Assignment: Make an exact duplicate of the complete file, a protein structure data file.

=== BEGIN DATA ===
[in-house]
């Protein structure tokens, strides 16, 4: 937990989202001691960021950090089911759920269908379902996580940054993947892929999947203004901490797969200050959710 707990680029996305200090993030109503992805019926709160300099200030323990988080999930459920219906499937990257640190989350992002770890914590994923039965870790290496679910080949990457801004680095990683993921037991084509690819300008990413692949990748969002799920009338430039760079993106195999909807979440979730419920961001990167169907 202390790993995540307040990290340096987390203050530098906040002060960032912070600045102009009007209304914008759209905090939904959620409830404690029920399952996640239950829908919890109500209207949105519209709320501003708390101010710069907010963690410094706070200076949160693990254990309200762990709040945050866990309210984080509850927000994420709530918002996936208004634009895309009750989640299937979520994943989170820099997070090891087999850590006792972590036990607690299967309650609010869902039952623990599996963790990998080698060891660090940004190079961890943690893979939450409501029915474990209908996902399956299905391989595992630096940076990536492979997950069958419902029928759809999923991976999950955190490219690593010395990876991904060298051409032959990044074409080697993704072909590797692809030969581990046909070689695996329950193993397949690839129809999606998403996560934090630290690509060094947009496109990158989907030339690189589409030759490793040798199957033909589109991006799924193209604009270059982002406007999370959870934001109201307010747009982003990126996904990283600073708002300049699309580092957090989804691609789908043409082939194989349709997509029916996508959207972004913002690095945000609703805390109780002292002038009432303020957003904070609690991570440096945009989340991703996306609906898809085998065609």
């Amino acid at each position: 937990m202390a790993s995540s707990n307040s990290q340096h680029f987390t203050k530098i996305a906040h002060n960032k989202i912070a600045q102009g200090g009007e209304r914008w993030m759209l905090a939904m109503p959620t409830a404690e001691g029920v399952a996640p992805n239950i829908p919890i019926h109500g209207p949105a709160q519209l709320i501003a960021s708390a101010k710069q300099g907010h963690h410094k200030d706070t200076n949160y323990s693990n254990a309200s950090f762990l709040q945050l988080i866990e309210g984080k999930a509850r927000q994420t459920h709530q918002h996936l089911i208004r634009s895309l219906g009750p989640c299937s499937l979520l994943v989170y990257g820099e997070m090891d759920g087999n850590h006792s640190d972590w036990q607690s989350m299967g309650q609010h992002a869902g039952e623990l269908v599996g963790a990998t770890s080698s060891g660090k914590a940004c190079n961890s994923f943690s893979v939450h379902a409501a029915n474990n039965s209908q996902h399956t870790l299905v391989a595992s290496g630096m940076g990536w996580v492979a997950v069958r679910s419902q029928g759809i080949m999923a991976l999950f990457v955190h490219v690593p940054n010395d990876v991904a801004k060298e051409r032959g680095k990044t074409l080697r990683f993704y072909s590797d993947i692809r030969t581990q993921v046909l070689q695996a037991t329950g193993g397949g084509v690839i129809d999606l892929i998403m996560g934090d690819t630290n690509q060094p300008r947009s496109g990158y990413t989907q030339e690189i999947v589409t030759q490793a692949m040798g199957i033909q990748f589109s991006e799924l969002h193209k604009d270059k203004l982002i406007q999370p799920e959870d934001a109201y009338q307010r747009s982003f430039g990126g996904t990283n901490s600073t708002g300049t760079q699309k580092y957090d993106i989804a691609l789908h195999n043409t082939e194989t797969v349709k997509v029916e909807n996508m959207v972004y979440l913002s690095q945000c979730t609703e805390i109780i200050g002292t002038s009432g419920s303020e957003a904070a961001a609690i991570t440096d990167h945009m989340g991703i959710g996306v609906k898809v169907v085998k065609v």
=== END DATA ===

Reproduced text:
[in-house]
């Protein structure tokens, strides 16, 4: 937990989202001691960021950090089911759920269908379902996580940054993947892929999947203004901490797969200050959710 707990680029996305200090993030109503992805019926709160300099200030323990988080999930459920219906499937990257640190989350992002770890914590994923039965870790290496679910080949990457801004680095990683993921037991084509690819300008990413692949990748969002799920009338430039760079993106195999909807979440979730419920961001990167169907 202390790993995540307040990290340096987390203050530098906040002060960032912070600045102009009007209304914008759209905090939904959620409830404690029920399952996640239950829908919890109500209207949105519209709320501003708390101010710069907010963690410094706070200076949160693990254990309200762990709040945050866990309210984080509850927000994420709530918002996936208004634009895309009750989640299937979520994943989170820099997070090891087999850590006792972590036990607690299967309650609010869902039952623990599996963790990998080698060891660090940004190079961890943690893979939450409501029915474990209908996902399956299905391989595992630096940076990536492979997950069958419902029928759809999923991976999950955190490219690593010395990876991904060298051409032959990044074409080697993704072909590797692809030969581990046909070689695996329950193993397949690839129809999606998403996560934090630290690509060094947009496109990158989907030339690189589409030759490793040798199957033909589109991006799924193209604009270059982002406007999370959870934001109201307010747009982003990126996904990283600073708002300049699309580092957090989804691609789908043409082939194989349709997509029916996508959207972004913002690095945000609703805390109780002292002038009432303020957003904070609690991570440096945009989340991703996306609906898809085998065609």
């Amino acid at each position: 937990m202390a790993s995540s707990n307040s990290q340096h680029f987390t203050k530098i996305a906040h002060n960032k989202i912070a600045q102009g200090g009007e209304r914008w993030m759209l905090a939904m109503p959620t409830a404690e001691g029920v399952a996640p992805n239950i829908p919890i019926h109500g209207p949105a709160q519209l709320i501003a960021s708390a101010k710069q300099g907010h963690h410094k200030d706070t200076n949160y323990s693990n254990a309200s950090f762990l709040q945050l988080i866990e309210g984080k999930a509850r927000q994420t459920h709530q918002h996936l089911i208004r634009s895309l219906g009750p989640c299937s499937l979520l994943v989170y990257g820099e997070m090891d759920g087999n850590h006792s640190d972590w036990q607690s989350m299967g309650q609010h992002a869902g039952e623990l269908v599996g963790a990998t770890s080698s060891g660090k914590a940004c190079n961890s994923f943690s893979v939450h379902a409501a029915n474990n039965s209908q996902h399956t870790l299905v391989a595992s290496g630096m940076g990536w996580v492979a997950v069958r679910s419902q029928g759809i080949m999923a991976l999950f990457v955190h490219v690593p940054n010395d990876v991904a801004k060298e051409r032959g680095k990044t074409l080697r990683f993704y072909s590797d993947i692809r030969t581990q993921v046909l070689q695996a037991t329950g193993g397949g084509v690839i129809d999606l892929i998403m996560g934090d690819t630290n690509q060094p300008r947009s496109g990158y990413t989907q030339e690189i999947v589409t030759q490793a692949m040798g199957i033909q990748f589109s991006e799924l969002h193209k604009d270059k203004l982002i406007q999370p799920e959870d934001a109201y009338q307010r747009s982003f430039g990126g996904t990283n901490s600073t708002g300049t760079q699309k580092y957090d993106i989804a691609l789908h195999n043409t082939e194989t797969v349709k997509v029916e909807n996508m959207v972004y979440l913002s690095q945000c979730t609703e805390i109780i200050g002292t002038s009432g419920s303020e957003a904070a961001a609690i991570t440096d990167h945009m989340g991703i959710g996306v609906k898809v169907v085998k065609v």